The speech was long (about two hours), rambling (he went off-script numerous times), and wildly entertaining (his audience, consisting mostly of young conservatives, repeatedly leapt to its feet for standing ovations).
Two years into his presidency, Trump’s lovefest with his supporters appears to continue unabated. At one point during his speech, the president even said, “You know what I like about this? I’m in love and you’re in love, and we’re all in love together.”
Trump’s speech touted notable accomplishments on the economy, judicial nominations, regulatory reform and tax cuts, but it also unwittingly highlighted a couple of areas – border security and personnel – where his administration can and must do better.
On stage, the president promised to “finish” building the border wall, even though no additional wall between the United States and Mexico has been constructed since he assumed office. The day before, Vice President Mike Pence told the CPAC audience, “Before we’re done, we’ll build it all.”
Pardon the Trump supporter who is skeptical. The Trump administration’s recent budget battle with congressional Democrats has resulted in little of the wall funding he originally sought. Since then, the president’s declaration of a national emergency to build the wall has been tied down by litigation and bipartisan opposition in Congress.
Certainly, none of this diminishes the importance of the administration’s continued efforts to strengthen border security. Conservative author and political commentator Michelle Malkin spelled out the stakes for the CPAC audience. “Open borders anarchy, multiplied by endless chain migration, amnesty, and cheap labor pipelines, endangers our general welfare and the blessings of liberty,” she warned. “By every clear measure, the war is not on immigrants but on American sovereignty.”
Yet there is good reason to ask why the Trump administration failed to secure wall funding in its first two years, when Republicans controlled the White House and both chambers of Congress. Asked exactly that at CPAC earlier in the week, Sen. Ted Cruz, R-Texas, a strong border security supporter, acknowledged that the legislative battle should have been fought and could have been won.
Promising to “finish the wall” is not enough. The president will have to deliver. As Pence reminded CPAC 2019, it is Trump himself who likes to say, “If you don’t have a border, you don’t have country.”
Separately, the president complained in his speech, "Unfortunately, you put the wrong people in a couple of positions, and they leave people for a long time that should not be there."
He was railing against former Attorney General Jeff Sessions for recusing himself from the Russia investigation, leaving his then-deputy Rod Rosenstein to appoint a Special Counsel to investigate the president.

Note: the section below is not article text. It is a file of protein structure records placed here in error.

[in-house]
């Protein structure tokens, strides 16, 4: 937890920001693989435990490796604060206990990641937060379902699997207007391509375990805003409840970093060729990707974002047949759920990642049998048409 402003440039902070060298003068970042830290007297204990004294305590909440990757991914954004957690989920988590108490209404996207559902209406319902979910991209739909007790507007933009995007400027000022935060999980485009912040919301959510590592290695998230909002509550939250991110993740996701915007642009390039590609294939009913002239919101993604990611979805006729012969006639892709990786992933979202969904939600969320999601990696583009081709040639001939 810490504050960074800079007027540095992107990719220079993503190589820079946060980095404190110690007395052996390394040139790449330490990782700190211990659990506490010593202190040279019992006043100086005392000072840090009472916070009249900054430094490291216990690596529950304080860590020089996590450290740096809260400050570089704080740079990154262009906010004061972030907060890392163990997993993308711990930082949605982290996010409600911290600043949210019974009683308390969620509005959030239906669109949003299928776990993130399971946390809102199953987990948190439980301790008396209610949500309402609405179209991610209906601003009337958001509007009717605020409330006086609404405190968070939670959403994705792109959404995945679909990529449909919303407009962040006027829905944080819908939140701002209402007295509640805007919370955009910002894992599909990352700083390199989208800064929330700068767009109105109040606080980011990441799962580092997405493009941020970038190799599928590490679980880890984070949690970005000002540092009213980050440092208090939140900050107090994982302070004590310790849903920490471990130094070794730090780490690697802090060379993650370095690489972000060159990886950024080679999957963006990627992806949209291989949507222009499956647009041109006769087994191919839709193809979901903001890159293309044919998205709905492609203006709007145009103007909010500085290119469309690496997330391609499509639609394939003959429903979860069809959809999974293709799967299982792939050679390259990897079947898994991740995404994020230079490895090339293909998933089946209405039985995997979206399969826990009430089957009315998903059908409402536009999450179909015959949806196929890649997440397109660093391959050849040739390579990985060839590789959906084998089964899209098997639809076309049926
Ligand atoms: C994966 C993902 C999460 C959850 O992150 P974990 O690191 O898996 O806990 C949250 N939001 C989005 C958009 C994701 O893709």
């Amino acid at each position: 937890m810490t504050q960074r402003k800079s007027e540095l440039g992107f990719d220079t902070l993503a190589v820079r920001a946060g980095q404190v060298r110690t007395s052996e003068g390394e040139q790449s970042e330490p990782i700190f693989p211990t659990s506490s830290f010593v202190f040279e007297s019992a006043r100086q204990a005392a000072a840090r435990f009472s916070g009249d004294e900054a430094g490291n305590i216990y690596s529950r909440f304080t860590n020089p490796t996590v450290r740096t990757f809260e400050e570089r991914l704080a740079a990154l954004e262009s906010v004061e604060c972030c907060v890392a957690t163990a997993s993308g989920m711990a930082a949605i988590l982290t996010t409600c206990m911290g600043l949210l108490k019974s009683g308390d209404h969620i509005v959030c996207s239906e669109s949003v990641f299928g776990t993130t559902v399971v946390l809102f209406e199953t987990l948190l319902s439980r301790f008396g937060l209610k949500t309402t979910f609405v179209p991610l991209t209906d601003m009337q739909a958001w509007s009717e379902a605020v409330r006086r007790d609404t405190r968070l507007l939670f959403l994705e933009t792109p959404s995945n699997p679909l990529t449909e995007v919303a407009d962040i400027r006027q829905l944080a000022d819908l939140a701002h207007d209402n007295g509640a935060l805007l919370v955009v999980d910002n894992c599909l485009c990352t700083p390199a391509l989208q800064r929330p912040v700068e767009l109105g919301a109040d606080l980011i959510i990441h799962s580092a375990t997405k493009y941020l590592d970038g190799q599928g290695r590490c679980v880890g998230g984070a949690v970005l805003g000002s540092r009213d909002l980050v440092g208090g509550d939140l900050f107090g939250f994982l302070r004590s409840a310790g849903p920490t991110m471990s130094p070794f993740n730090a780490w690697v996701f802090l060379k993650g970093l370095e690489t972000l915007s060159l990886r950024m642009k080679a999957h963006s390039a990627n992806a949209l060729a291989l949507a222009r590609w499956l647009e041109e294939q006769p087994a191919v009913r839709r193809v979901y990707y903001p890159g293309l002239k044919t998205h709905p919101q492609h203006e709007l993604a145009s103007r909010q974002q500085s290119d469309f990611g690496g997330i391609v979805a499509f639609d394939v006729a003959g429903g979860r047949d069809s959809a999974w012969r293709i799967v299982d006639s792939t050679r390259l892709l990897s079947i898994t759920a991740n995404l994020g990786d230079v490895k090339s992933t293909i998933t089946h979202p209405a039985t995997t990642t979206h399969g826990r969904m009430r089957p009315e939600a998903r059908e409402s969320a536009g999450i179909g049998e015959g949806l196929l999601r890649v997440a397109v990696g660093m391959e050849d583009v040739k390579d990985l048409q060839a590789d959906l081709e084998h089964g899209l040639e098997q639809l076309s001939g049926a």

Putting the wrong people in place, however, can be said of many of the Trump administration’s political appointments. While those who signed a “never-Trump” letter during the 2016 campaign have been rightly blocked from appointments, many other “never-Trumpers” who openly or privately opposed and denigrated then-candidate Trump or President Trump have been welcomed with open arms, especially in the foreign policy agencies.
By contrast, many Trump supporters who believe in the president’s vision to disrupt business as usual in Washington and wish to serve in his administration have found themselves stymied by the incoherence of the personnel process or by “never-Trump” appointees who view loyalty to this president as a liability rather than an asset.
In an interview for a senior position at a large federal agency last year, I was pointedly asked by the political appointees doing the hiring if I was too “pro-Trump” to be able to serve effectively. It was a bit shocking, as we were talking about the Trump administration.
Fox News host Laura Ingraham tried to point out the administration’s staffing problems to the president in an interview in November 2017, asking if there might not be enough “Donald Trump nominees” at the State Department to help push through his agenda. Trump responded, “We don't need all of the people. You know, it's called cost-saving."
Unfortunately, without the right people in place, the president cannot effectively or coherently pursue his policies. Which is why an anonymous senior official gloated in the New York Times last year about undermining the Trump administration from within.
Halfway into the president’s first term, there are many accomplishments worth cheering, but staffing is not one of them.
At the end of his CPAC address, Trump declared, “Now is the time to embrace the promise of our history. Now is the time to defend our American legacy. Now is the time to seize our glorious destiny.”
Bravo. The audience went wild. Let’s not forget, however, that the Trump administration is much more likely to help make all those things happen with a border wall and more Trump supporters working in the executive branch.